25 February 2020   29. Jumad-us-Thaani 1441
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Monday, 20 January 2020 15:23

Saudi Arabia plans to invest up to $50bn in renewable energy projects

According to a new study Saudi Arabia has become one of the Middle East and North Africa (MENA) region’s leaders in the race to use renewable energy, according to a new study.

The Solar Outlook Report 2020 was launched at the Solar Forum of the World Future Energy Summit, a highlight of this year’s Abu Dhabi Sustainability Week (Jan. 11-18).

The report, prepared by Middle East Solar Industry Association (MESIA), the largest regional body of its kind, said Saudi Arabia and Oman have joined the UAE, Morocco and Egypt as leaders in the renewables race.

“Saudi Arabia is now in the third year of implementation of its massive target of 60 gigawatts (GW) of renewable energy generation by 2030,” it said.

Martine Mamlouk, secretary-general of MESIA, said that investment in solar energy is evident across MENA countries.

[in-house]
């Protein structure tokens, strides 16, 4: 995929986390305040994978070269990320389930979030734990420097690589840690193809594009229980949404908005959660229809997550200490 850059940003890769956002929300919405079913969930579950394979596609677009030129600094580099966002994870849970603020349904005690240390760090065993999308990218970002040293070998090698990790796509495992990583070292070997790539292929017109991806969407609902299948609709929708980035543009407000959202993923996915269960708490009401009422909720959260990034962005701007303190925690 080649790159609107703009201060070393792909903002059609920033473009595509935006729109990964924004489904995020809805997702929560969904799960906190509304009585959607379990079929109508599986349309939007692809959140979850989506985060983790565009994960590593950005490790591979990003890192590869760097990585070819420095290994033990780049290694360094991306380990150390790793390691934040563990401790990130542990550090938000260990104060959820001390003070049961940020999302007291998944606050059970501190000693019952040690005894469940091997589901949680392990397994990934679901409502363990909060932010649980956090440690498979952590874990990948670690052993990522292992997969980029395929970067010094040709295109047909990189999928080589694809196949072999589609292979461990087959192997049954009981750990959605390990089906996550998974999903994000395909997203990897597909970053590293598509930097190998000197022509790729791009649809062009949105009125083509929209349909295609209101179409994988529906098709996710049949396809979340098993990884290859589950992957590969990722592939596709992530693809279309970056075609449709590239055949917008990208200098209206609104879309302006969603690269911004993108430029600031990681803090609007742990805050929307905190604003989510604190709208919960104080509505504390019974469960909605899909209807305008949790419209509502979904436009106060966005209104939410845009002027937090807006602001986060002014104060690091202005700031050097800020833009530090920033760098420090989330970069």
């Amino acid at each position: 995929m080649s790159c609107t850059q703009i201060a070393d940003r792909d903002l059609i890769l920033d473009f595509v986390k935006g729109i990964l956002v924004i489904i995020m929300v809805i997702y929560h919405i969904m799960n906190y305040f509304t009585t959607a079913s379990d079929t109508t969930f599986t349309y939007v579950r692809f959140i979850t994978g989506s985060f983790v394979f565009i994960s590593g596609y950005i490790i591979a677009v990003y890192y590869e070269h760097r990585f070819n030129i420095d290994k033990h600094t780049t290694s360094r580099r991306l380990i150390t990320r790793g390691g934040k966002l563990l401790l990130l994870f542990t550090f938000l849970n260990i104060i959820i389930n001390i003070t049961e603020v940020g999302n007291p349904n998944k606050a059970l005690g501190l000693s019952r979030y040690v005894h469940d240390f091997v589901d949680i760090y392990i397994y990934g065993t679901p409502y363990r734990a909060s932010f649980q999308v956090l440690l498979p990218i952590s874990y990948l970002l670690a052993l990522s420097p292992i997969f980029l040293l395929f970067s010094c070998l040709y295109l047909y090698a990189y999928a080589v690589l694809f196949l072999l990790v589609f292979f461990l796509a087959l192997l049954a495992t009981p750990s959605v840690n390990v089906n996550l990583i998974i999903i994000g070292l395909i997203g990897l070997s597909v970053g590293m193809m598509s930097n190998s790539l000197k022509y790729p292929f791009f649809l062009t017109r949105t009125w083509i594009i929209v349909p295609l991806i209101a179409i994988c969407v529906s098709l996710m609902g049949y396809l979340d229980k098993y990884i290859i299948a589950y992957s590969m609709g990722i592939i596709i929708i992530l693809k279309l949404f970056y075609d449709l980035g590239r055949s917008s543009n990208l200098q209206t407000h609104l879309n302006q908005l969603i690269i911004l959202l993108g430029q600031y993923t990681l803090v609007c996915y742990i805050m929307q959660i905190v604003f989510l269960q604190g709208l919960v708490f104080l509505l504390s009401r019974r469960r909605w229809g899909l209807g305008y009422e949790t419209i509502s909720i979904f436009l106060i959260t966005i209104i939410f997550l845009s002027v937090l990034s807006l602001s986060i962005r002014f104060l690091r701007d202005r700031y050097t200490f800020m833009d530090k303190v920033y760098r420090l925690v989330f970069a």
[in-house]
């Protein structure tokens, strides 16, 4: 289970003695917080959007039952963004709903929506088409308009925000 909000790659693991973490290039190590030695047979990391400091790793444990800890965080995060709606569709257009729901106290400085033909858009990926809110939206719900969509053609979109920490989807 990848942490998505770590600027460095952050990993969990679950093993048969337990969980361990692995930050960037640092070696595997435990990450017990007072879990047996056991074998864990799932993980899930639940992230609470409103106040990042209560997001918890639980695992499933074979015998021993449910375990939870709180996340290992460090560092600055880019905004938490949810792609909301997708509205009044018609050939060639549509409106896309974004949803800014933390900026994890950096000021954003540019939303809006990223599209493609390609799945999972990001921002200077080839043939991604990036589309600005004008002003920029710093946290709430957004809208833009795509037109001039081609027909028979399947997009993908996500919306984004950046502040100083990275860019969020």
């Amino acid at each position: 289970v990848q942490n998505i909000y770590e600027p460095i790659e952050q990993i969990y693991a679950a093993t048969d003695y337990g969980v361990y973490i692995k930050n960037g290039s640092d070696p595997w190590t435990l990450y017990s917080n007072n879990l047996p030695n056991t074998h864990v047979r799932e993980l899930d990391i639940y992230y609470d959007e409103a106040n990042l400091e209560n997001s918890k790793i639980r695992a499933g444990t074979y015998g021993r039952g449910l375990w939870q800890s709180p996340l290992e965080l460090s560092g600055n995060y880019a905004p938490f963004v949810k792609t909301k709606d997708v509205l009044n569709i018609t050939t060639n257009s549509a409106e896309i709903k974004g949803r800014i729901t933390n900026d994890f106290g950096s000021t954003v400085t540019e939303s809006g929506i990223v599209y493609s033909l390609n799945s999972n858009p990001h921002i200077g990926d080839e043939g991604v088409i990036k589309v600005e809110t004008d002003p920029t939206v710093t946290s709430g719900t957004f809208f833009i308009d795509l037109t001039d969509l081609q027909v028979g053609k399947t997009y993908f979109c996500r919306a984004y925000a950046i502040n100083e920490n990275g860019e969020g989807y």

“Saudi Arabia has a target of almost 60 gigawatts of renewable energy, out of which 40 gigawatts are solar,” said Mamlouk.

The value of solar-power projects in the MENA region is estimated at between $5 billion and $7.5 billion. By 2024, that figure is expected to approach $15 billion to $20 billion.

Under its Vision 2030 programme, the Kingdom aims to reduce its dependency on oil revenues, diversify its energy mix and tap its renewable energy potential.

The Saudi government plans to invest up to $50 billion in renewable energy projects by 2023.

“At MESIA, we are excited to see solar developments in the MENA region accelerating and reaching attractive tariffs, while lowering the carbon footprint of regional economies,” Mamlouk said.

“The total investment in renewables in MENA between 2019 and 2023 is expected to be $71.4 billion, representing a 34 percent share of the total investment in the power sector, which is valued at $210 billion.”

Changes introduced by Saudi Arabia include a focus on local developers and easing of regulations for local manufacturers of solar panels.

After solar photovoltaic panels were installed on the roof of a mosque in Riyadh, the King Abdullah Petroleum Studies and Research Centre recommended a similar move at other mosques.

Meanwhile, plans for the use of solar panels in the Saudi agro-industry have led to burgeoning interest in the technology, with several industrial facilities expected to have their own units in the not-too-distant future.

Darul Ihsan Media Desk

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